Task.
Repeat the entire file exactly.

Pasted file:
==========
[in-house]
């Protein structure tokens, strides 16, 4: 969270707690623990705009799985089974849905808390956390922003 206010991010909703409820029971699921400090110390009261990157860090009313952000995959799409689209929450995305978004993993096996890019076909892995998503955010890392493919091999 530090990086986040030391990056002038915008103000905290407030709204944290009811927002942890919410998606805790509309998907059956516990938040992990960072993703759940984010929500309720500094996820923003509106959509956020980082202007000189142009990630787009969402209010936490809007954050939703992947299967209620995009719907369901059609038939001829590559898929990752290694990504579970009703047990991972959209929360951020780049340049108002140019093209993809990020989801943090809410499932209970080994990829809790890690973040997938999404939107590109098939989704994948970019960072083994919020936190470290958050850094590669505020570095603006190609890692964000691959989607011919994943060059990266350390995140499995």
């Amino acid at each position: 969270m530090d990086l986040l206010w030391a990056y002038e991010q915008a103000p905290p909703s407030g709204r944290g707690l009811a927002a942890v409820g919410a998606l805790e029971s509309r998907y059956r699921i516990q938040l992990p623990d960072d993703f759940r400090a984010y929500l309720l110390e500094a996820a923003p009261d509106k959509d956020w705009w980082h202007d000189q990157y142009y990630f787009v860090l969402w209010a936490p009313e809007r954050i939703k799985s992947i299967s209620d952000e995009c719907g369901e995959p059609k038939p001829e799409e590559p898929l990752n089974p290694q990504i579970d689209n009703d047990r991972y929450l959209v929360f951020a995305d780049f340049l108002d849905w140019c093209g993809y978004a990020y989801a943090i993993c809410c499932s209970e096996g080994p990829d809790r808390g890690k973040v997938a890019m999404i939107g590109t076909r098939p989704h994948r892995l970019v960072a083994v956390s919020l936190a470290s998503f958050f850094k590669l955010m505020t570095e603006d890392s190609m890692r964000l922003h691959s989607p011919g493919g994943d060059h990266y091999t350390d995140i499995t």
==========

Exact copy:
[in-house]
């Protein structure tokens, strides 16, 4: 969270707690623990705009799985089974849905808390956390922003 206010991010909703409820029971699921400090110390009261990157860090009313952000995959799409689209929450995305978004993993096996890019076909892995998503955010890392493919091999 530090990086986040030391990056002038915008103000905290407030709204944290009811927002942890919410998606805790509309998907059956516990938040992990960072993703759940984010929500309720500094996820923003509106959509956020980082202007000189142009990630787009969402209010936490809007954050939703992947299967209620995009719907369901059609038939001829590559898929990752290694990504579970009703047990991972959209929360951020780049340049108002140019093209993809990020989801943090809410499932209970080994990829809790890690973040997938999404939107590109098939989704994948970019960072083994919020936190470290958050850094590669505020570095603006190609890692964000691959989607011919994943060059990266350390995140499995």
């Amino acid at each position: 969270m530090d990086l986040l206010w030391a990056y002038e991010q915008a103000p905290p909703s407030g709204r944290g707690l009811a927002a942890v409820g919410a998606l805790e029971s509309r998907y059956r699921i516990q938040l992990p623990d960072d993703f759940r400090a984010y929500l309720l110390e500094a996820a923003p009261d509106k959509d956020w705009w980082h202007d000189q990157y142009y990630f787009v860090l969402w209010a936490p009313e809007r954050i939703k799985s992947i299967s209620d952000e995009c719907g369901e995959p059609k038939p001829e799409e590559p898929l990752n089974p290694q990504i579970d689209n009703d047990r991972y929450l959209v929360f951020a995305d780049f340049l108002d849905w140019c093209g993809y978004a990020y989801a943090i993993c809410c499932s209970e096996g080994p990829d809790r808390g890690k973040v997938a890019m999404i939107g590109t076909r098939p989704h994948r892995l970019v960072a083994v956390s919020l936190a470290s998503f958050f850094k590669l955010m505020t570095e603006d890392s190609m890692r964000l922003h691959s989607p011919g493919g994943d060059h990266y091999t350390d995140i499995t």